A dazzling story of love, obsession, con artistry and revenge, directed by a modern master.
Ernest Hemingway went to the First World War like a kid going to summer camp. It sounded like a lot of fun; he wouldn't have missed it for the world. Early in "In Love and War,'' he gets his fun and his war all boiled down into a few minutes. He arrives at the front lines, is thrilled by first sight of the enemy, and then a shell strikes nearby and he is surrounded by mud and body parts.
A wounded man screams for help; Hemingway races to carry him to safety and is shot in the leg. In a field hospital, amputation looks like the best bet, but Hemingway says he would rather be dead than lose a leg. He tells this to a nurse named Agnes, who persuades the doctor to spare his leg. During his long convalescence, they fall in love.
Although Hemingway's love affairs were well charted during a long and publicized life, the specifics of this one escaped notice until Agnes von Kurowsky died in the 1980s, and a cache of her love letters to Hemingway came to light. He was 18. She was 26. In his mind, it was all planned that she would follow him back to the States and they would marry and live in his father's cabin in the woods and she'd "be making the old place spick-and-span, while I write great words.'' This prospect on reflection did not appeal to von Kurowsky, who wrote him to break off their engagement. She later married a doctor she met in the war. If Hemingway's biographers did not know of this early romance, Hemingway himself certainly remembered it, and wrote about it in "A Very Short Story,'' which takes less than two pages to express his bitterness. Describing what is obviously the same event--the nurse caring for his wound, the wartime love affair--he ends with a few terse sentences about receiving a letter in which she says it was boy-girl love, not man-woman love. A few days later, he says, he got a venereal disease from a woman he met in the Loop and took on a cab ride through Lincoln Park. End of story.
Not, as they say, a pretty picture, but Richard Attenborough's "In Love and War'' doesn't use the Hemingway angle and indeed could be about someone else altogether. There is little feeling here for the man and writer Hemingway would become, and the movie is essentially the story of a romance between a naive kid and a woman who liked him--maybe even loved him--but was too wise to risk her life on his promises of future glory.
Chris O'Donnell plays Hemingway and Sandra Bullock is Agnes von Kurowsky. Their relationship seems more sentimental than passionate; to recycle a Hemingway phrase that perhaps became more notorious than he would have liked, the earth does not shake. It is hard enough to make a movie about a love affair without a future, and harder still when the audience agrees that maybe it doesn't need a future. Eight years is a big age difference, especially between 18 and 26, and although great love can certainly transcend it, this is not great love.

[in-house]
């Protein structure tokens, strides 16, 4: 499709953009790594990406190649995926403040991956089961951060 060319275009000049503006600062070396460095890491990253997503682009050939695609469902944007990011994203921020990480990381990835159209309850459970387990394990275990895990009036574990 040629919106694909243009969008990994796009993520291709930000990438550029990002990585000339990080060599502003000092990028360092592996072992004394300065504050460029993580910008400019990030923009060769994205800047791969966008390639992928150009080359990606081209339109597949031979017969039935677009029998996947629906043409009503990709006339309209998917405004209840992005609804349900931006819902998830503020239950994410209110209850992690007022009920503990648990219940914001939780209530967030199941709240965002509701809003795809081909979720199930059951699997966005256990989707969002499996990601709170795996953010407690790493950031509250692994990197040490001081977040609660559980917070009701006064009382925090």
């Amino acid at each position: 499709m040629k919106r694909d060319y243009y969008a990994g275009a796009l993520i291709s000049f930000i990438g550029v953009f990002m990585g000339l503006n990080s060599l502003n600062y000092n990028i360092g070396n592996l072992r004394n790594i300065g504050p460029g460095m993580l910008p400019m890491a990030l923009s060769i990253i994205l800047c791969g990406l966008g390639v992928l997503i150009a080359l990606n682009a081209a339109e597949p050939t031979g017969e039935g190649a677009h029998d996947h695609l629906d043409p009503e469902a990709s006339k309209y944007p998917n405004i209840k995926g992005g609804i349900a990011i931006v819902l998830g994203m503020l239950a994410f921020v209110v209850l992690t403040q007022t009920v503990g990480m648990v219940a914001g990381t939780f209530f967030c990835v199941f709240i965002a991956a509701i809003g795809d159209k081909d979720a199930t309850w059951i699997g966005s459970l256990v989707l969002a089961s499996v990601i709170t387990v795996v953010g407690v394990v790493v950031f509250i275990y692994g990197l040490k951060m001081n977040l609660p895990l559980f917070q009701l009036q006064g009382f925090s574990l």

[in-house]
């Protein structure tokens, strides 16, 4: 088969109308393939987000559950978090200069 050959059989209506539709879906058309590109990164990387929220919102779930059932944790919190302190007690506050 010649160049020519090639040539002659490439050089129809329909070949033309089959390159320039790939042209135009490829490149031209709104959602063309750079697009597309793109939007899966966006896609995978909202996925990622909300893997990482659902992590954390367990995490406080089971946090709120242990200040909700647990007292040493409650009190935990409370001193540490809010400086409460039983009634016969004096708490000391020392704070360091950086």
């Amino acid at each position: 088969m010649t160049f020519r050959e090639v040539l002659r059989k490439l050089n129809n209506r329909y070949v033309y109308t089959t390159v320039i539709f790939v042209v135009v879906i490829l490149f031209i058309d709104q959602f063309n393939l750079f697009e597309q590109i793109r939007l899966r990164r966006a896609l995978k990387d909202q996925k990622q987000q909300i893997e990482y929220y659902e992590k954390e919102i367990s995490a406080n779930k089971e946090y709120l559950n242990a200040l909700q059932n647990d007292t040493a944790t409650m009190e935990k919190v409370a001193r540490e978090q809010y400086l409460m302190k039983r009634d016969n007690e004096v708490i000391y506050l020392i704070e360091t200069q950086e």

There are some problems, also, with the way the love affair is depicted. The movie chooses not to deal with two realities that might have made it more interesting: Hemingway at 18 was probably sexually inexperienced, and sex before marriage in 1918 was not treated as casually as it is today. The screenplay by Allan Scott, Clancy Sigal and Anna Hamilton Phelan chooses not to reflect those conditions, and so when Ernest and Agnes make love for the first time in the little pensione down by the railroad station, it is a conventional movie scene, not one specific to these characters.
"I wanted this to be the most beautiful place on God's earth,'' he says, realizing the pensione is little more than a brothel. "Then close your eyes,'' she says. Hemingway would have been reaching for his blue pencil. Then again, maybe not, as the earth shook.
I am always suspicious of stories that take on significance because of events that happen after they're over (". . . and that little boy grew up to be--George Washington!''). "In Love and War'' is not much interested in Ernest Hemingway's subsequent life and career, and even in its treatment of this early period, it doesn't deal with themes such as his macho posturing, his need to prove himself, his grandiosity. Hemingway creates a more interesting (and self-revealing) character in his own stories of the war.
As for Agnes von Kurowsky, she comes across in the Bullock performance as sweet, competent and loving. She must have reflected, after Hemingway was shipped home, on her choices between marrying a wealthy doctor or keeping things "spick-and-span'' for a kid trying to become a novelist while living in his dad's cabin. As she read about Hemingway in the papers, did she sometimes regret the decision she had made? Not if she read the same stories the rest of us have.
This message came to me from a reader named Peter Svensland. He and a fr...